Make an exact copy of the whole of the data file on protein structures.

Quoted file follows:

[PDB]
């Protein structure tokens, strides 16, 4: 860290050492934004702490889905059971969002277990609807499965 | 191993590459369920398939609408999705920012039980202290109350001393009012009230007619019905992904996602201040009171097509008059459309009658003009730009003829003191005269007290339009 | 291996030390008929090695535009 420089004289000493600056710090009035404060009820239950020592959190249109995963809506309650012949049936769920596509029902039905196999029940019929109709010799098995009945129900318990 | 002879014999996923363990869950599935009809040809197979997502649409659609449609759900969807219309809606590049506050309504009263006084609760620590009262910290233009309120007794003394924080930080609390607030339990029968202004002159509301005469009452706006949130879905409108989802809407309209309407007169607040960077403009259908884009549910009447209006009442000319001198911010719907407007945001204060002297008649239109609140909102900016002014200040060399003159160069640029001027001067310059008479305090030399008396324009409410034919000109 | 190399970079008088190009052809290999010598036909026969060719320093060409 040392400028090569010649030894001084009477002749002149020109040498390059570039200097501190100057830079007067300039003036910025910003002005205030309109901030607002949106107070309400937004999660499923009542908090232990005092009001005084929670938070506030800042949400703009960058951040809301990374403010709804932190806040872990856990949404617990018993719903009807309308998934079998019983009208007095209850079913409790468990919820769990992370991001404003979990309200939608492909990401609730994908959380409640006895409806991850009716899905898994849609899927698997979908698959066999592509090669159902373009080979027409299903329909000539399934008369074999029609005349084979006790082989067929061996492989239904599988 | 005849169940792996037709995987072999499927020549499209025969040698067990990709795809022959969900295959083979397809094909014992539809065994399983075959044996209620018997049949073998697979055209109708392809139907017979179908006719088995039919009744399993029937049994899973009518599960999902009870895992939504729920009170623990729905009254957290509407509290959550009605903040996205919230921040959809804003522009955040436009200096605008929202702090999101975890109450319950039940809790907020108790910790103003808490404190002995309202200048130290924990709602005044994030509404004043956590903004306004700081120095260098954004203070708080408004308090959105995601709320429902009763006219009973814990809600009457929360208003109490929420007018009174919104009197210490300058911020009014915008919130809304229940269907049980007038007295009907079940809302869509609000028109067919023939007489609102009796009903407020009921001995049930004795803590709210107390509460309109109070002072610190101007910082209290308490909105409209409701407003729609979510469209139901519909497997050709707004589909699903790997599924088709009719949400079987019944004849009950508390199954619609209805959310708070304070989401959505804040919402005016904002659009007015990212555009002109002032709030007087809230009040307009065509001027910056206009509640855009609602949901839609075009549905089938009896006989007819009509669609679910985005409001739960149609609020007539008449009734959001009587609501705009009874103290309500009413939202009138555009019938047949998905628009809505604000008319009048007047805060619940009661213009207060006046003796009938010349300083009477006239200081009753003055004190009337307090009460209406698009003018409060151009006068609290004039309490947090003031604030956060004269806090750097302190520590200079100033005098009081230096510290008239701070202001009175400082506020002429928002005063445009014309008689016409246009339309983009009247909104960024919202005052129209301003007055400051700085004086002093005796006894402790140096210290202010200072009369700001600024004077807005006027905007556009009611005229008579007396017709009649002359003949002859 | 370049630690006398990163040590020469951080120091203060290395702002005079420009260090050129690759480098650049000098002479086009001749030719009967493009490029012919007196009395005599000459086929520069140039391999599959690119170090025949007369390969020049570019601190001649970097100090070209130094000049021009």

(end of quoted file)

[PDB]
């Protein structure tokens, strides 16, 4: 860290050492934004702490889905059971969002277990609807499965 | 191993590459369920398939609408999705920012039980202290109350001393009012009230007619019905992904996602201040009171097509008059459309009658003009730009003829003191005269007290339009 | 291996030390008929090695535009 420089004289000493600056710090009035404060009820239950020592959190249109995963809506309650012949049936769920596509029902039905196999029940019929109709010799098995009945129900318990 | 002879014999996923363990869950599935009809040809197979997502649409659609449609759900969807219309809606590049506050309504009263006084609760620590009262910290233009309120007794003394924080930080609390607030339990029968202004002159509301005469009452706006949130879905409108989802809407309209309407007169607040960077403009259908884009549910009447209006009442000319001198911010719907407007945001204060002297008649239109609140909102900016002014200040060399003159160069640029001027001067310059008479305090030399008396324009409410034919000109 | 190399970079008088190009052809290999010598036909026969060719320093060409 040392400028090569010649030894001084009477002749002149020109040498390059570039200097501190100057830079007067300039003036910025910003002005205030309109901030607002949106107070309400937004999660499923009542908090232990005092009001005084929670938070506030800042949400703009960058951040809301990374403010709804932190806040872990856990949404617990018993719903009807309308998934079998019983009208007095209850079913409790468990919820769990992370991001404003979990309200939608492909990401609730994908959380409640006895409806991850009716899905898994849609899927698997979908698959066999592509090669159902373009080979027409299903329909000539399934008369074999029609005349084979006790082989067929061996492989239904599988 | 005849169940792996037709995987072999499927020549499209025969040698067990990709795809022959969900295959083979397809094909014992539809065994399983075959044996209620018997049949073998697979055209109708392809139907017979179908006719088995039919009744399993029937049994899973009518599960999902009870895992939504729920009170623990729905009254957290509407509290959550009605903040996205919230921040959809804003522009955040436009200096605008929202702090999101975890109450319950039940809790907020108790910790103003808490404190002995309202200048130290924990709602005044994030509404004043956590903004306004700081120095260098954004203070708080408004308090959105995601709320429902009763006219009973814990809600009457929360208003109490929420007018009174919104009197210490300058911020009014915008919130809304229940269907049980007038007295009907079940809302869509609000028109067919023939007489609102009796009903407020009921001995049930004795803590709210107390509460309109109070002072610190101007910082209290308490909105409209409701407003729609979510469209139901519909497997050709707004589909699903790997599924088709009719949400079987019944004849009950508390199954619609209805959310708070304070989401959505804040919402005016904002659009007015990212555009002109002032709030007087809230009040307009065509001027910056206009509640855009609602949901839609075009549905089938009896006989007819009509669609679910985005409001739960149609609020007539008449009734959001009587609501705009009874103290309500009413939202009138555009019938047949998905628009809505604000008319009048007047805060619940009661213009207060006046003796009938010349300083009477006239200081009753003055004190009337307090009460209406698009003018409060151009006068609290004039309490947090003031604030956060004269806090750097302190520590200079100033005098009081230096510290008239701070202001009175400082506020002429928002005063445009014309008689016409246009339309983009009247909104960024919202005052129209301003007055400051700085004086002093005796006894402790140096210290202010200072009369700001600024004077807005006027905007556009009611005229008579007396017709009649002359003949002859 | 370049630690006398990163040590020469951080120091203060290395702002005079420009260090050129690759480098650049000098002479086009001749030719009967493009490029012919007196009395005599000459086929520069140039391999599959690119170090025949007369390969020049570019601190001649970097100090070209130094000049021009």